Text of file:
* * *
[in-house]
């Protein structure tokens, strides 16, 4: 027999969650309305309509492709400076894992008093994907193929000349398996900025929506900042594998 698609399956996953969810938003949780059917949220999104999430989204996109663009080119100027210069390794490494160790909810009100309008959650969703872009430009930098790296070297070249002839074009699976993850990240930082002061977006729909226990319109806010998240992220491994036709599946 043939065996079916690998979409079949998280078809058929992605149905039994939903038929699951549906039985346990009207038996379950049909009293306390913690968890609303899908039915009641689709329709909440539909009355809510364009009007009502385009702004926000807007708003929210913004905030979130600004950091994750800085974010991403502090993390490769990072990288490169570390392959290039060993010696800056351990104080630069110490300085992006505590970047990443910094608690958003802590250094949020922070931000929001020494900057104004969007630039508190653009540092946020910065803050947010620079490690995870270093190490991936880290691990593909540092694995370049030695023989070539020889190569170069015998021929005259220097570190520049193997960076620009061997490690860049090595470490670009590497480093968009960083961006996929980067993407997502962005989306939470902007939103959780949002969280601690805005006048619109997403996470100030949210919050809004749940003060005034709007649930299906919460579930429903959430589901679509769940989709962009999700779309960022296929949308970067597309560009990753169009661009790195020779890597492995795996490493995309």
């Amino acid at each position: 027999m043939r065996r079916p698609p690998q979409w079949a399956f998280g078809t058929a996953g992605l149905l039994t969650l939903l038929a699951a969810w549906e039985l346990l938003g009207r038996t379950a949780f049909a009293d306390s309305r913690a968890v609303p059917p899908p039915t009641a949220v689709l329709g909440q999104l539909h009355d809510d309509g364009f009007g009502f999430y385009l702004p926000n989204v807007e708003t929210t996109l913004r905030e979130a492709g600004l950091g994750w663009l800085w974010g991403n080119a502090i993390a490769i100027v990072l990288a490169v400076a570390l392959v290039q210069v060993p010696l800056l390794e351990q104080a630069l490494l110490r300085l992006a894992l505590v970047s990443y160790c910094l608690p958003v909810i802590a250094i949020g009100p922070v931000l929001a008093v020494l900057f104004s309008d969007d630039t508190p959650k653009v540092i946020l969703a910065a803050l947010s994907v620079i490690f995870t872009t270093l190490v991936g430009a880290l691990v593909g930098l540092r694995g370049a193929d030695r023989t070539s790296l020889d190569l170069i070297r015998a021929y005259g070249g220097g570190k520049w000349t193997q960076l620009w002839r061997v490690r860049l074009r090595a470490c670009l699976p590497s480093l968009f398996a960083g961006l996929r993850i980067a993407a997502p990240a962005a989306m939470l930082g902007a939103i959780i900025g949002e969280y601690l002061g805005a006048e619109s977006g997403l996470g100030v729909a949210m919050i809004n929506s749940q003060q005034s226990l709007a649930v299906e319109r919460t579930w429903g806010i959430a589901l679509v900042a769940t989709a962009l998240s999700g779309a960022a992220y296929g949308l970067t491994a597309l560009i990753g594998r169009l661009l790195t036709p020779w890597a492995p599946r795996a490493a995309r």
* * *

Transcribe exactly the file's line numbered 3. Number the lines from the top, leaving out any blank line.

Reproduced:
């Amino acid at each position: 027999m043939r065996r079916p698609p690998q979409w079949a399956f998280g078809t058929a996953g992605l149905l039994t969650l939903l038929a699951a969810w549906e039985l346990l938003g009207r038996t379950a949780f049909a009293d306390s309305r913690a968890v609303p059917p899908p039915t009641a949220v689709l329709g909440q999104l539909h009355d809510d309509g364009f009007g009502f999430y385009l702004p926000n989204v807007e708003t929210t996109l913004r905030e979130a492709g600004l950091g994750w663009l800085w974010g991403n080119a502090i993390a490769i100027v990072l990288a490169v400076a570390l392959v290039q210069v060993p010696l800056l390794e351990q104080a630069l490494l110490r300085l992006a894992l505590v970047s990443y160790c910094l608690p958003v909810i802590a250094i949020g009100p922070v931000l929001a008093v020494l900057f104004s309008d969007d630039t508190p959650k653009v540092i946020l969703a910065a803050l947010s994907v620079i490690f995870t872009t270093l190490v991936g430009a880290l691990v593909g930098l540092r694995g370049a193929d030695r023989t070539s790296l020889d190569l170069i070297r015998a021929y005259g070249g220097g570190k520049w000349t193997q960076l620009w002839r061997v490690r860049l074009r090595a470490c670009l699976p590497s480093l968009f398996a960083g961006l996929r993850i980067a993407a997502p990240a962005a989306m939470l930082g902007a939103i959780i900025g949002e969280y601690l002061g805005a006048e619109s977006g997403l996470g100030v729909a949210m919050i809004n929506s749940q003060q005034s226990l709007a649930v299906e319109r919460t579930w429903g806010i959430a589901l679509v900042a769940t989709a962009l998240s999700g779309a960022a992220y296929g949308l970067t491994a597309l560009i990753g594998r169009l661009l790195t036709p020779w890597a492995p599946r795996a490493a995309r």